Ashes boycott looms as players hit back in response to explosive Cricket Australia email
(Sydney Morning Herald)

Players are hinting at an Ashes boycott in the wake of an explosive email sent by Cricket Australia that told players they would not be paid beyond June 30 unless they accept a proposed overhaul of player remuneration.

The provocative email, from James Sutherland, came after no progress was made in negotiations on Thursday and Peter Handscomb’s comments to Fairfax Media this week in which the Test batsmen said all players should be treated equally.

Who is to blame in cricket’s ugly pay dispute? (Sydney Morning Herald)

There has been nothing private about this battle.

That the two parties can’t find any common ground on how to carve up more than $400 million in expected player pay over the next five years seems ridiculous. The sport appears awash in cash, even though CA does have sponsorship issues and questions abound over the next TV rights deal for international action and the Big Bash League because of the troubled broadcast media landscape.

Heard what the pacers are doing this IPL… Knuckle cracking (The Indian Express)

Like for instance Australian and Gujarat Lions’ seamer Andew Tye, for whom the knuckleball is more like a stock delivery. In fact, two of his three hat-trick deliveries were fashioned with the knuckles. A bevy of Indian bowlers too have suddenly warmed up to its raking potential, like Bhuvneshwar Kumar, Mohit Sharma and Siddharth Kaul. Sharma, who says he learnt if from Bhuvneshwar early this season, has been quite proficient with it at the death. Langeveldt will be surprised to learn how fast they have picked it. Bhuvneshwar began practising towards the end of the Australia Test series while Sharma began dabbling with it as recent as this IPL.

Wrist spinners touch century mark (The Hindu)

Out of the 15 wrist spinners seen in action in the VIVO IPL-10, only Gujarat Lions’ Shivil Kaushik went wicketless. He was ruled out of the competition with an injury after playing three matches.

The other 14 are led by Rising Pune Supergiant’s Imran Tahir (18 at 20.50); after playing 12 matches the South African has gone home.

Daniel Vettori’s guidance did wonders for Pawan Negi (Hindustan Times)

“It was a great experience to work with our bowling coach Daniel Vettori. I used to talk to him all the time before the start of the season and he has given me a lot of advice on how to improve my game,” said Negi.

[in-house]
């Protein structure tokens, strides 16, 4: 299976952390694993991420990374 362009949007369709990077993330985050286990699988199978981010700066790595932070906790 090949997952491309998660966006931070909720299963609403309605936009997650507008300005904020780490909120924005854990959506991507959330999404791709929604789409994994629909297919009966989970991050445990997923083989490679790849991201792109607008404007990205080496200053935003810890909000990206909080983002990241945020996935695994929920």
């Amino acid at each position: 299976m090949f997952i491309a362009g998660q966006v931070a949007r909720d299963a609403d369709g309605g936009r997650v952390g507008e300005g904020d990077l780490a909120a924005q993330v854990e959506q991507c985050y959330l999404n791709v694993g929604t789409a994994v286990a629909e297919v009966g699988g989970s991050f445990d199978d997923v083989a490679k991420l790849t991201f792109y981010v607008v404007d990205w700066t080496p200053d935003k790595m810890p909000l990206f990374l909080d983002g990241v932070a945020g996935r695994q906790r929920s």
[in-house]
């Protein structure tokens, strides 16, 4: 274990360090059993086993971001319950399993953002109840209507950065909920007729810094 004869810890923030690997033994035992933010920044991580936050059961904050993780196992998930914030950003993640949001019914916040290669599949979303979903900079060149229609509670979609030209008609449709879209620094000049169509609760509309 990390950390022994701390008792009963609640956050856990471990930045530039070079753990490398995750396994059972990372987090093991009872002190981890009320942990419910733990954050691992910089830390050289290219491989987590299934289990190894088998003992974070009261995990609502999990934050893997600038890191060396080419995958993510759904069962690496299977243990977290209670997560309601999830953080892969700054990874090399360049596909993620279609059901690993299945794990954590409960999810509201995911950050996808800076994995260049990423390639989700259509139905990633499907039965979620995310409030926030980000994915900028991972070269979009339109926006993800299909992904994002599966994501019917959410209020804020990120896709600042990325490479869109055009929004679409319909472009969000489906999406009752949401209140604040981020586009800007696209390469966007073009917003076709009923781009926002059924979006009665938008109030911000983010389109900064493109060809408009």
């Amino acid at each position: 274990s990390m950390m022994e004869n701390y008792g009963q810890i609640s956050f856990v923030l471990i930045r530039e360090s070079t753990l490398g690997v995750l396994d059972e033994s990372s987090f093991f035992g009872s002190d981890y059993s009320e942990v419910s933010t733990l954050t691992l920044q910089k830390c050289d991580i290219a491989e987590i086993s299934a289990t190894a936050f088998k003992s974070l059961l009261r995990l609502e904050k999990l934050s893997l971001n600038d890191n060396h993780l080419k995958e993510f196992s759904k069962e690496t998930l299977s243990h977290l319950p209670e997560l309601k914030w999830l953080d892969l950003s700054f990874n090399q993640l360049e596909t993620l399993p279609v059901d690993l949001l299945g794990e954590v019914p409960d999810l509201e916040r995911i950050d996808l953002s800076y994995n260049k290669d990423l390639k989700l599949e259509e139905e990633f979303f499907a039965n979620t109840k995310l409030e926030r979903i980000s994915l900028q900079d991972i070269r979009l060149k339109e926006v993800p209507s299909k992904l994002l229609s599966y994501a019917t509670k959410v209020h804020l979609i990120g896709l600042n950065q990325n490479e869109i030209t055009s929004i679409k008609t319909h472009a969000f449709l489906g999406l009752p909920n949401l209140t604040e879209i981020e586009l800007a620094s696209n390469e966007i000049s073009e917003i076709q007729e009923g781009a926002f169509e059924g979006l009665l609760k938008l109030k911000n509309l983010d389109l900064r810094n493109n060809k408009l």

“Daniel is a left-arm spinner himself and as a result, it was easy for him to guide me. He was always there for all of us during practice and the credit for our growth goes largely to his training tactics. I also learnt a lot from bowling with (Yuzvendra) Chahal.”

‘It will be an India-Australia CT final’ (The Hindu)

The 2015 World Cup winning skipper said that the conditions in England would be the key.

“The actual conditions in the UK are going to play a big part. So I think about the Australian team for example, if there is swing and seam in the pitch I think the Australian fast bowlers are going to be really tough to face. That will hold Australia in good stead. (Mitchell) Starc, (James) Pattinson, (Josh) Hazlewood, (Pat) Cummins… those four fast bowlers bowl 140-150kmh so if there is any swing or seam they will be tough to face.”

Sending Champions Trophy team is wise (Deccan Chronicle)

Confirmation of India’s participation in the Champions Trophy was the most desirable outcome of the BCCI’s special general meeting last week. Anything else would have been destructive, not only for the tournament, but the sport itself. Mutually antagonistic positions adopted by the BCCI and ICC had set cricket on a dangerous roller-coaster ride in recent months. India skipping the Champions Trophy would have precipitated a split that could have left the sport fractured beyond repair. Thankfully, saner counsels prevailed.

Moeen Ali: I play some stinking shots, but I want to be known as a batsman (The Telegraph)

“Sometimes I would genuinely rather get out like that than block and ‘nick off’. It might be the wrong option, but at least I’m trying to score runs.

“I want to be true to myself. When I get dropped… or when I finish, I’d rather look back and think ‘You know what, I played the way I wanted to play – I didn’t play like anybody else, I wasn’t afraid to use my feet and try to smack it over mid-on which I thought at the time was the right thing to do.'”

Where recently it shone so bright, South Africa’s rainbow has embarked on a downward curve (The Telegraph)

South Africa’s cricketers competed so strongly on the world stage after readmission in 1991 that they could be bracketed among the best. They have only lost one Test series in England, in 1998, and they rose to be number one in the Test rankings under Graeme Smith. In one-day internationals they are still ranked number one, but the rainbow – having shone gloriously – is embarked on a downward curve.

The imperative to observe quotas, and the departure of seasoned players to England as Kolpaks, are now biting. Last autumn South Africa wiped out Australia 5-0 in a one-day home series.